Westerners observing the coup in Thailand may have found themselves confused by the mood music: instead of martial drums, blaring trumpets and stirring choruses, the army-owned television station broadcast a steady stream of cool jazz. True, the coup was a bloodless affair, but it was still a weird accompaniment to tanks and marching soldiers.
Disappointingly, the quirk was pragmatic rather than artistic. The music in question was all composed by the ruling monarch, King Bhumibol Adulyadej, an enthusiast who has played sessions with such jazz legends as Benny Goodman, Jack Teagarden, Lionel Hampton and Maynard Ferguson. This was base flattery from coup leaders desperate for royal approval. It was a reminder, too, of a long history of musical involvement at moments of political crisis.
During the 1991 coup attempt in Russia, for example, when Mikhail Gorbachev was placed under house arrest in the Crimea, most Russians got their first hint that something was up when Moscow TV programmes gave way to a looped broadcast of Swan Lake. If the conspirators believed the ballet music would have a calming influence, however, they were mistaken - the coup collapsed two days later amid mass protests and divided military loyalties.
Music played a more decisive role in Côte d'Ivoire, where the December 1999 coup was inspired by the lyrics of musicians such as Serge Kassy and Alpha Blondy. Blondy's song "La Queue du Diable"("the devil's tail") accused the then president, Henri Konan Bédié, of "holding conferences with champagne and caviar while the people struggle to survive".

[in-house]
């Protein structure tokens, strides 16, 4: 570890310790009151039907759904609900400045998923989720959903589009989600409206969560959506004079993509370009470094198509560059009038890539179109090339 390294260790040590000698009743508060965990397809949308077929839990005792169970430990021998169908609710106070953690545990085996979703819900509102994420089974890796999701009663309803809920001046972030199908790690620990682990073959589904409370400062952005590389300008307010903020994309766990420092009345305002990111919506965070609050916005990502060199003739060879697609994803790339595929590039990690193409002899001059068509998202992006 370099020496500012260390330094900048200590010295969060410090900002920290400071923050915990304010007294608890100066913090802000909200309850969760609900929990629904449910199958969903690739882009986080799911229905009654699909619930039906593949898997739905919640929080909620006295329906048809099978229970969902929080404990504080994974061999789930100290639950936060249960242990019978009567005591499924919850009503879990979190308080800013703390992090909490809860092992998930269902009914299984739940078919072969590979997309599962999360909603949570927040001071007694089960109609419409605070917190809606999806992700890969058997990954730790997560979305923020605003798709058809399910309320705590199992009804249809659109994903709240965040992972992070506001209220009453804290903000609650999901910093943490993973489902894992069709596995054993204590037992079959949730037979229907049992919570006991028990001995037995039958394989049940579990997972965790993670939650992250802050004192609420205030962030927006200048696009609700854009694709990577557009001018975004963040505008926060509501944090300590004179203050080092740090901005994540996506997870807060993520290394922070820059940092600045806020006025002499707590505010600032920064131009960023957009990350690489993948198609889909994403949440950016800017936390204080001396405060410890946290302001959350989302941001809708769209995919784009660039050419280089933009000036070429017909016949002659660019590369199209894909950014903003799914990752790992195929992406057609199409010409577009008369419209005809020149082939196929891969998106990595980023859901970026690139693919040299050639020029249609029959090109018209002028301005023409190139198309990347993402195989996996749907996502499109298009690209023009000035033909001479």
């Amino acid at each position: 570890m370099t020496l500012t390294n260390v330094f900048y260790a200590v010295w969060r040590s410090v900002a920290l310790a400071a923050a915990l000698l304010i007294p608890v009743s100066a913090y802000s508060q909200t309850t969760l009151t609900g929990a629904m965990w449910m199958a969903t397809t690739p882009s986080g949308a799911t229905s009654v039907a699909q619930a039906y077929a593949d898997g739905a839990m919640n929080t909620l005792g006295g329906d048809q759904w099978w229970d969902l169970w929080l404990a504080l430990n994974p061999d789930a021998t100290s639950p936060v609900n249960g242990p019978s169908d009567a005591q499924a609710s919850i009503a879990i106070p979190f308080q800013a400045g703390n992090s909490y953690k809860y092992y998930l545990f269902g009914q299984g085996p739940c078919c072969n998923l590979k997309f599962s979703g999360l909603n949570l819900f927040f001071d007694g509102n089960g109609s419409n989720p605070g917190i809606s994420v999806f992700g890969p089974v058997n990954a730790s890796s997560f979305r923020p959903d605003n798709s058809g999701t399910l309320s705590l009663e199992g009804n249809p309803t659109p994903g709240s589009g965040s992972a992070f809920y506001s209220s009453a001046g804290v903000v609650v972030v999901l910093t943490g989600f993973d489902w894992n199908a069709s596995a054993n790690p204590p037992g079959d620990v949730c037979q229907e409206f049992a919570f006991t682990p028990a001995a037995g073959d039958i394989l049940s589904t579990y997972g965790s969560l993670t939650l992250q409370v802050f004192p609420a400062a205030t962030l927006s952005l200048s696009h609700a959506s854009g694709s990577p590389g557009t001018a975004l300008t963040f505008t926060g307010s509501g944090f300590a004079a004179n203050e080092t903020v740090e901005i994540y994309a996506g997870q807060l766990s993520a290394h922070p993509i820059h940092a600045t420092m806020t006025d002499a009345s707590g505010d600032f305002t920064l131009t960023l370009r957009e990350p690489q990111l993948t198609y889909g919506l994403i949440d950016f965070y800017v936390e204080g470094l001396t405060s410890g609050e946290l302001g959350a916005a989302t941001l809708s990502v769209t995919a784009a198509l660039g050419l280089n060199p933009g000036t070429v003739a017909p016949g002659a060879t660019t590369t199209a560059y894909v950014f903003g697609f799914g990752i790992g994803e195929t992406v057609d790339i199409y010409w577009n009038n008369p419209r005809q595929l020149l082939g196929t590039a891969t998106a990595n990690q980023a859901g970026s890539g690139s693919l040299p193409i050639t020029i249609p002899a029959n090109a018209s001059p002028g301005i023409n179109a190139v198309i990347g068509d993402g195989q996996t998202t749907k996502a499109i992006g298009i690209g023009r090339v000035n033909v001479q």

Galvanised by such words, dissatisfied army officers rose up and deposed their president. One of the first things the celebrating soldiers did after seizing power was visit Blondy's house in the hope of shaking him by the hand. "I hid under the bed," the singer said afterwards. "This is Africa - people change. I didn't want to be crucified."
The Taliban found less to cheer for on the Afghan music scene when they swept to power in 1996. In a predictably po-faced move they banned music altogether, opting to fill the airwaves with Koranic declamations.
The US armed forces take an equally predictably different view. When they invaded Panama in 1989 they bombarded the Vatican embassy, in which General Manuel Noriega had taken refuge, with rock'n'roll - 24 hours a day. The first track was "Welcome to the Jungle" by Guns n' Roses, and every day the US troops greeted the general with a hearty "Gooood morning, Panama". After ten days, Noriega surrendered.